Today's topic: How deeply involved -- if at all -- should the government be in the operations of a firm it's supplying with aid on the scale of General Motors and Chrysler?
Barack Obama, president and CEO of General MotorsPoint: Dean Baker
President Obama probably didn't anticipate that oversight of two of the Big Three domestic auto manufacturers would be one of his responsibilities when he was elected last November. However, events have left him with little choice.
The economic crisis caused by the collapse of the housing bubble has devastated the automobile industry. The Big Three, and General Motors and Chrysler in particular, lacked the cash reserves that will allow stronger manufacturers to get through the downturn.
If the government had allowed the manufacturers to fall into bankruptcy, the spillover effects from the direct job losses and the collapse of suppliers would have devastated the economies of Michigan, Ohio and Indiana, where the Big Three's operations are concentrated. Instead of bailing out the automakers, the federal government would have little choice but to bail out states that lacked the resources to sustain their schools and fire departments.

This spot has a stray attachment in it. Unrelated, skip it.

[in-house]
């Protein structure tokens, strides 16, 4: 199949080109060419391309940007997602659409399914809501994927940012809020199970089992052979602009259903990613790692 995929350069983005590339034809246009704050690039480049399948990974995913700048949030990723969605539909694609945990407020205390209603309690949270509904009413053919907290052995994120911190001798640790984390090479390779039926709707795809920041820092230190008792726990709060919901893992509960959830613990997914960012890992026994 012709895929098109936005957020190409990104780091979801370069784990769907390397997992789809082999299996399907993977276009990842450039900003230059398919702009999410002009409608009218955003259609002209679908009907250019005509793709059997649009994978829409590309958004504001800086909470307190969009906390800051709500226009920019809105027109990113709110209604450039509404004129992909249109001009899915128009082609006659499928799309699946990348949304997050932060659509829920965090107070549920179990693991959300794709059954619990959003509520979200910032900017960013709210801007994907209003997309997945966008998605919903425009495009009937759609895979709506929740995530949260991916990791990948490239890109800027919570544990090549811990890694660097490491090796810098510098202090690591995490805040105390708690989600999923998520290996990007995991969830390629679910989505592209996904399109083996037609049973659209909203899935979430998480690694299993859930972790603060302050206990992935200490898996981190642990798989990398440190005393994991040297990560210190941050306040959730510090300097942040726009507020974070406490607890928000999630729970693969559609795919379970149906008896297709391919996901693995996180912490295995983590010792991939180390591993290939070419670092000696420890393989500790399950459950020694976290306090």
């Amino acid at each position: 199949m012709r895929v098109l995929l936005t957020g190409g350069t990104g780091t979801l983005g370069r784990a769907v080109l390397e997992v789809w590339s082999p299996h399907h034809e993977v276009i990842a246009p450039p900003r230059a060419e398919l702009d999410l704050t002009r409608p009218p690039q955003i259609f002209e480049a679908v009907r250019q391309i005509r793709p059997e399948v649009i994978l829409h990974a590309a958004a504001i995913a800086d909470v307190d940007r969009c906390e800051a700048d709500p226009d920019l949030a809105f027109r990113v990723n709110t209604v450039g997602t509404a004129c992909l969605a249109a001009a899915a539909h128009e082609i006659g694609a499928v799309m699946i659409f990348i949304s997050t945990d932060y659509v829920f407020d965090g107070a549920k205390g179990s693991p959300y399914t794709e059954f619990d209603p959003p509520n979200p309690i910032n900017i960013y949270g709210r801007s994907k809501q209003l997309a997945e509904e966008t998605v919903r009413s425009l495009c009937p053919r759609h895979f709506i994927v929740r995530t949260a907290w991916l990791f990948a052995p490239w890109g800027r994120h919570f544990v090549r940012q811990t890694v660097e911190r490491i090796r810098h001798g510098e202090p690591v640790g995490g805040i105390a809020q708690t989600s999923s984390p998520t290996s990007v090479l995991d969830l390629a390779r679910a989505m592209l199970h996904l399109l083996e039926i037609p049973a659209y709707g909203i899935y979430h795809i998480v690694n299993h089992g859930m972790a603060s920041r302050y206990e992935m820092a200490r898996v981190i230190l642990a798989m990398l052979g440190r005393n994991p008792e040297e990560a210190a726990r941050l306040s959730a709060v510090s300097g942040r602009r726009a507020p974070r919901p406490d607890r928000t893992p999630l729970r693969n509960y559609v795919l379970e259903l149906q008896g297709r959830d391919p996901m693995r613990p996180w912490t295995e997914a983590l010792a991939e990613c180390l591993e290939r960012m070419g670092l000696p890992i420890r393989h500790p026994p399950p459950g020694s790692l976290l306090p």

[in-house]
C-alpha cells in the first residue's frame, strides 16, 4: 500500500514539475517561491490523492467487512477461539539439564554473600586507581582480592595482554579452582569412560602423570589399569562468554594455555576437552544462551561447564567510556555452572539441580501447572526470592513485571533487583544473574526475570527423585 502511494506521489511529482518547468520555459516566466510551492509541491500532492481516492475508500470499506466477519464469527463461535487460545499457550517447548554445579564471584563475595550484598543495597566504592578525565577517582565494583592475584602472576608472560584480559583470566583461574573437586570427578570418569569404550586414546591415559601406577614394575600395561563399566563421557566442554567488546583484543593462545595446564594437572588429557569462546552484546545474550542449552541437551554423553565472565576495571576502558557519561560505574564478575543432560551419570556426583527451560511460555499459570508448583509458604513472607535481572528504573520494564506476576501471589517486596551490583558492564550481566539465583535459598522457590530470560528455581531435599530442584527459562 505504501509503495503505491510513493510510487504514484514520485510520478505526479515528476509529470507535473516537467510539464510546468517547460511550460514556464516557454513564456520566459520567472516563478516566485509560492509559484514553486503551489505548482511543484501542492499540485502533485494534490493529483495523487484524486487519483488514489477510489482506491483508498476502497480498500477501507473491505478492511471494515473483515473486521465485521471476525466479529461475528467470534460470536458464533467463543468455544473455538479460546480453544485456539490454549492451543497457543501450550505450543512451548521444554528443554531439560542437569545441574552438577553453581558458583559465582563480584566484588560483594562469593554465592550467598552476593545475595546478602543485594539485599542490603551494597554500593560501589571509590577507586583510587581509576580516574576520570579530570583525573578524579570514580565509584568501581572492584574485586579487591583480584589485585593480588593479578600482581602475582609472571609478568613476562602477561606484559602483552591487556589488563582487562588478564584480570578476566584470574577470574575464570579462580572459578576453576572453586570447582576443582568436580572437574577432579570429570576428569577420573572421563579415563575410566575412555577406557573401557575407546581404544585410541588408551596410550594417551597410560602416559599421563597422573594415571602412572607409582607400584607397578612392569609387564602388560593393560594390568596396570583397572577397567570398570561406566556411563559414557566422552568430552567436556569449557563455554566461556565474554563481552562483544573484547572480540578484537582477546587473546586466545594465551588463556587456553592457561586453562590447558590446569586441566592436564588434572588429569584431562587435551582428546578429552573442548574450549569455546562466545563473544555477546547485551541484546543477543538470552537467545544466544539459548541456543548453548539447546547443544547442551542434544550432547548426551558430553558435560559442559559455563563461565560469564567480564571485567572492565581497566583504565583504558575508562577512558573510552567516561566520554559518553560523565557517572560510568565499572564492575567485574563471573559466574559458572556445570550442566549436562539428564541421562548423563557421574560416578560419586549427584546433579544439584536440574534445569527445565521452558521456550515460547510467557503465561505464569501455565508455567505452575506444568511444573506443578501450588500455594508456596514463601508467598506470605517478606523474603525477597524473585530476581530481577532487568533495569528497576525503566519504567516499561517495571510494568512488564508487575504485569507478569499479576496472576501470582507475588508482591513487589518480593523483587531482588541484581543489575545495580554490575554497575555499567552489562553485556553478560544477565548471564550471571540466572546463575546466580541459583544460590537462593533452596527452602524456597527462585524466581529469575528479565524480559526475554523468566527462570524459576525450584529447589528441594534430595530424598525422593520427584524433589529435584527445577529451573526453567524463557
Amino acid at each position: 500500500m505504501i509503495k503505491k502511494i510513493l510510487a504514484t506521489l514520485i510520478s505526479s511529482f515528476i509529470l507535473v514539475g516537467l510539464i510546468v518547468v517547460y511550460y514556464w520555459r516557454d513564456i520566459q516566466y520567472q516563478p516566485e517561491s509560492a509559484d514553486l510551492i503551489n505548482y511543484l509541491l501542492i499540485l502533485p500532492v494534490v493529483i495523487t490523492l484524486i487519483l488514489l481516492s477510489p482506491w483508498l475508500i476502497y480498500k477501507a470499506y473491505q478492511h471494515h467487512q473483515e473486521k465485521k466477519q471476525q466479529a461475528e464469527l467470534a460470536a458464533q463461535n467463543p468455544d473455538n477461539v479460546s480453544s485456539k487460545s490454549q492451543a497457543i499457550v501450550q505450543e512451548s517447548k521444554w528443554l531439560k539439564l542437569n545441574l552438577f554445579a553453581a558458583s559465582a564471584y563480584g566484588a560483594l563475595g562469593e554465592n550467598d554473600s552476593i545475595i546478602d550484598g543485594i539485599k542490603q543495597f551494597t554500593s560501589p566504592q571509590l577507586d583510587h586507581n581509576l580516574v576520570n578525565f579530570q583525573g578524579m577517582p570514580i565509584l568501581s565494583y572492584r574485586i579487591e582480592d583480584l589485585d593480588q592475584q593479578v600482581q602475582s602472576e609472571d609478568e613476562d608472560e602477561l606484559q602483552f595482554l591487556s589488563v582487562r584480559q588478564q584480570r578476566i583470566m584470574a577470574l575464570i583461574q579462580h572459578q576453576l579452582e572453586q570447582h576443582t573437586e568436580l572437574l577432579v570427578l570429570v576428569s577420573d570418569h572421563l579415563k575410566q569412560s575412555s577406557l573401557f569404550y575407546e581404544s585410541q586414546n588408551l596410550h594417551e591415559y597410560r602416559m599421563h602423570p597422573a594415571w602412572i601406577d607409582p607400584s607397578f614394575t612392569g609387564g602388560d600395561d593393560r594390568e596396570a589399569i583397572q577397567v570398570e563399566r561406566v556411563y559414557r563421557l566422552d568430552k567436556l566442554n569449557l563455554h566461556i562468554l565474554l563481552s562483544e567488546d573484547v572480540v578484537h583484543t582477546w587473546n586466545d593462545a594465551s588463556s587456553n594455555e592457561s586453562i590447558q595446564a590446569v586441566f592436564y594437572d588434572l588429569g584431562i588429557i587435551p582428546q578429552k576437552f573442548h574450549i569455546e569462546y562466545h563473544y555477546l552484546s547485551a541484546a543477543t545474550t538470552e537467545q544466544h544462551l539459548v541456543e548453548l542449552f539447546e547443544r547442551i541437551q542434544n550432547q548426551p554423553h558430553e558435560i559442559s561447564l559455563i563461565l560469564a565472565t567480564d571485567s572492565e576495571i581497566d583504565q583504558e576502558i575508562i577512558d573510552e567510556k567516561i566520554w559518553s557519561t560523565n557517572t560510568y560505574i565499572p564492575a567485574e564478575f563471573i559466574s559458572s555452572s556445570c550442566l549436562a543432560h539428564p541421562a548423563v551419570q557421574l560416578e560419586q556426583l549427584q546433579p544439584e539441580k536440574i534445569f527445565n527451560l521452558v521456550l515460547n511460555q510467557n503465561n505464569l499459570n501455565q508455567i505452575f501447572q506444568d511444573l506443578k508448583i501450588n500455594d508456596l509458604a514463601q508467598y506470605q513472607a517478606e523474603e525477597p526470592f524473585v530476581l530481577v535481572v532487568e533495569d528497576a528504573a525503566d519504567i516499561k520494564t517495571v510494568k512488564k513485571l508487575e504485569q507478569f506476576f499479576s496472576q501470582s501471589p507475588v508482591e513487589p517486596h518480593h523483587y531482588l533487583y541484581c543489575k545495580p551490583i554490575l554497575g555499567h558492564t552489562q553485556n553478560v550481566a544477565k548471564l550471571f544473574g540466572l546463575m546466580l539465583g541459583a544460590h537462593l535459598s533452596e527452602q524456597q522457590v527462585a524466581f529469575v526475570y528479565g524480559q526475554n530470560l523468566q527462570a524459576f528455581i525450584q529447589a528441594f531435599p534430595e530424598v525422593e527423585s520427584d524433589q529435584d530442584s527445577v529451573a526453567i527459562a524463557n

However, handing these companies a blank check would have been neither good politics nor good policy. Obama had no choice but to take a direct hand in the running of these companies and trying to steer them back to a course of profitability. There would have been little political support for a path of endless subsidies to these auto companies.
The need to take direct control does not mean that Obama has made all the right calls. In particular, it is difficult to understand why workers in the auto industry have been treated so much more harshly than the top executives in the financial industry.
When the AIG bonuses became a major national issue, White House economic advisor Larry Summers lectured the public about the sanctity of contracts, while Obama warned about the need to avoid governing out of anger. But concerns for the sanctity of contracts have not prevented the administration from insisting that autoworkers surrender retiree health benefits that they already worked for and are guaranteed by contract. It is difficult not to get the impression that this administration has more concern for highly paid bankers than the working-class types in the automobile industry.
These sorts of judgments, which are inherently political in nature, are inevitable when the government becomes heavily involved in subsidizing an industry. If the economy had been better managed over the prior decade, we wouldn't be in a situation in which Obama must make important decisions for the automobile and financial industries.
However, there is no way to avoid that situation now. The public will have to demand as much transparency as possible to increase the likelihood that these bailouts are conducted in ways that benefit the public and not just a privileged few.
Dean Baker, co-director of the Center for Economic and Policy Research, writes on economic reporting at the American Prospect's Beat the Press blog.
Isn't being president of the United States enough?Counterpoint: Matt Welch